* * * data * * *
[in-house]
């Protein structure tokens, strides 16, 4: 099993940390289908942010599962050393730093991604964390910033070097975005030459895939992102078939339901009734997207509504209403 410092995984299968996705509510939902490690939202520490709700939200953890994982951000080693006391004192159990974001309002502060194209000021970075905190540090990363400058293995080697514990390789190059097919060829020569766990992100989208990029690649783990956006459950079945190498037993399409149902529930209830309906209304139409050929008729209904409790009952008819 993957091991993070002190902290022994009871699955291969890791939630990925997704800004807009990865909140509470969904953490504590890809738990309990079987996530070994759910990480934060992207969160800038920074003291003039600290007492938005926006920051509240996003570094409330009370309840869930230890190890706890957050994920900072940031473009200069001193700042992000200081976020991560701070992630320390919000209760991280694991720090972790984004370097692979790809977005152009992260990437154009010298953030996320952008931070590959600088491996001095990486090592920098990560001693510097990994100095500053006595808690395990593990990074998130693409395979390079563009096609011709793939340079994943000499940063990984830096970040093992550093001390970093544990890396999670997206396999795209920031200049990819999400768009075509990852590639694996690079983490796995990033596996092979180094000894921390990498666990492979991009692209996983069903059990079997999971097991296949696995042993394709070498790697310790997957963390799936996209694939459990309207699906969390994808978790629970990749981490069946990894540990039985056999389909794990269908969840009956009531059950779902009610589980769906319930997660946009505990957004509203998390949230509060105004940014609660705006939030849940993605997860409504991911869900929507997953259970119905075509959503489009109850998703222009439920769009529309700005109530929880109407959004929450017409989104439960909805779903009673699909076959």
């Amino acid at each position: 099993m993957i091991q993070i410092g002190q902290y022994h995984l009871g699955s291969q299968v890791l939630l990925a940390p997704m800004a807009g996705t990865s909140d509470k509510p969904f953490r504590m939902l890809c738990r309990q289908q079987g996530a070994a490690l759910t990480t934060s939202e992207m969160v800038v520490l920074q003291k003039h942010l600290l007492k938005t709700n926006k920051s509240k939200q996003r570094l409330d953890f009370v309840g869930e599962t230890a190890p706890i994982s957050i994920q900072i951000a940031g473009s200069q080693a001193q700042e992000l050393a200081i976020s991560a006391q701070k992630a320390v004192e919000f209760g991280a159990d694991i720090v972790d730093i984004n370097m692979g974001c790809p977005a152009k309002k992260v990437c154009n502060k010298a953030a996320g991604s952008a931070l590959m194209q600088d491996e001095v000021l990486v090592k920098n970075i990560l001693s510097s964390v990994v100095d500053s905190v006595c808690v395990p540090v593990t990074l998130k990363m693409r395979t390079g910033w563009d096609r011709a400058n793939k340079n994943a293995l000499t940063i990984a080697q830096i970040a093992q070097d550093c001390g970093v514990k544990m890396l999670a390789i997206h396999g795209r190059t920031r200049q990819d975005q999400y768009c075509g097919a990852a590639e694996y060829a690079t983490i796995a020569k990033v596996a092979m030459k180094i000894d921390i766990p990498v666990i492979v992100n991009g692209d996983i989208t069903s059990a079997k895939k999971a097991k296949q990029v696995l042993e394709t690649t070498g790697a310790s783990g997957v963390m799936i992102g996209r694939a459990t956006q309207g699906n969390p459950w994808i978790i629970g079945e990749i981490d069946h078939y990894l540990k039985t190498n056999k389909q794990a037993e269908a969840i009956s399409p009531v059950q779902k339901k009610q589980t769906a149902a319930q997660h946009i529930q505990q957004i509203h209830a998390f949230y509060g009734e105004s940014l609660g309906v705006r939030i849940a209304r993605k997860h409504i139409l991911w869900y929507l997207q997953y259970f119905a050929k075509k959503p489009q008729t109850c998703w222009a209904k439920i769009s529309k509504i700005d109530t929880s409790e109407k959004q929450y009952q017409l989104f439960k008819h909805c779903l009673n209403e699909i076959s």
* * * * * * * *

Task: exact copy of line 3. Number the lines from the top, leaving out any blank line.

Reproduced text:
């Amino acid at each position: 099993m993957i091991q993070i410092g002190q902290y022994h995984l009871g699955s291969q299968v890791l939630l990925a940390p997704m800004a807009g996705t990865s909140d509470k509510p969904f953490r504590m939902l890809c738990r309990q289908q079987g996530a070994a490690l759910t990480t934060s939202e992207m969160v800038v520490l920074q003291k003039h942010l600290l007492k938005t709700n926006k920051s509240k939200q996003r570094l409330d953890f009370v309840g869930e599962t230890a190890p706890i994982s957050i994920q900072i951000a940031g473009s200069q080693a001193q700042e992000l050393a200081i976020s991560a006391q701070k992630a320390v004192e919000f209760g991280a159990d694991i720090v972790d730093i984004n370097m692979g974001c790809p977005a152009k309002k992260v990437c154009n502060k010298a953030a996320g991604s952008a931070l590959m194209q600088d491996e001095v000021l990486v090592k920098n970075i990560l001693s510097s964390v990994v100095d500053s905190v006595c808690v395990p540090v593990t990074l998130k990363m693409r395979t390079g910033w563009d096609r011709a400058n793939k340079n994943a293995l000499t940063i990984a080697q830096i970040a093992q070097d550093c001390g970093v514990k544990m890396l999670a390789i997206h396999g795209r190059t920031r200049q990819d975005q999400y768009c075509g097919a990852a590639e694996y060829a690079t983490i796995a020569k990033v596996a092979m030459k180094i000894d921390i766990p990498v666990i492979v992100n991009g692209d996983i989208t069903s059990a079997k895939k999971a097991k296949q990029v696995l042993e394709t690649t070498g790697a310790s783990g997957v963390m799936i992102g996209r694939a459990t956006q309207g699906n969390p459950w994808i978790i629970g079945e990749i981490d069946h078939y990894l540990k039985t190498n056999k389909q794990a037993e269908a969840i009956s399409p009531v059950q779902k339901k009610q589980t769906a149902a319930q997660h946009i529930q505990q957004i509203h209830a998390f949230y509060g009734e105004s940014l609660g309906v705006r939030i849940a209304r993605k997860h409504i139409l991911w869900y929507l997207q997953y259970f119905a050929k075509k959503p489009q008729t109850c998703w222009a209904k439920i769009s529309k509504i700005d109530t929880s409790e109407k959004q929450y009952q017409l989104f439960k008819h909805c779903l009673n209403e699909i076959s």